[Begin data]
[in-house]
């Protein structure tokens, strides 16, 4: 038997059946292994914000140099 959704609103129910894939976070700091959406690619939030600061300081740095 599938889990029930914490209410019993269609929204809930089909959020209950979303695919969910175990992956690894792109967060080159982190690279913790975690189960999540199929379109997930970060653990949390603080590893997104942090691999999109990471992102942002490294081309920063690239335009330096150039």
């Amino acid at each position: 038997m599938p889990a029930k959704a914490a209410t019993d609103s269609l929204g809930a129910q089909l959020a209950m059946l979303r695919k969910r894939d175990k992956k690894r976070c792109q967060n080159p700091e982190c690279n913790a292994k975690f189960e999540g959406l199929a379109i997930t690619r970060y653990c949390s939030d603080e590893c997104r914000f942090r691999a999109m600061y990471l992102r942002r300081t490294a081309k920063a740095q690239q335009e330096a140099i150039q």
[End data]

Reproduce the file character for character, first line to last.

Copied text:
[in-house]
């Protein structure tokens, strides 16, 4: 038997059946292994914000140099 959704609103129910894939976070700091959406690619939030600061300081740095 599938889990029930914490209410019993269609929204809930089909959020209950979303695919969910175990992956690894792109967060080159982190690279913790975690189960999540199929379109997930970060653990949390603080590893997104942090691999999109990471992102942002490294081309920063690239335009330096150039």
């Amino acid at each position: 038997m599938p889990a029930k959704a914490a209410t019993d609103s269609l929204g809930a129910q089909l959020a209950m059946l979303r695919k969910r894939d175990k992956k690894r976070c792109q967060n080159p700091e982190c690279n913790a292994k975690f189960e999540g959406l199929a379109i997930t690619r970060y653990c949390s939030d603080e590893c997104r914000f942090r691999a999109m600061y990471l992102r942002r300081t490294a081309k920063a740095q690239q335009e330096a140099i150039q």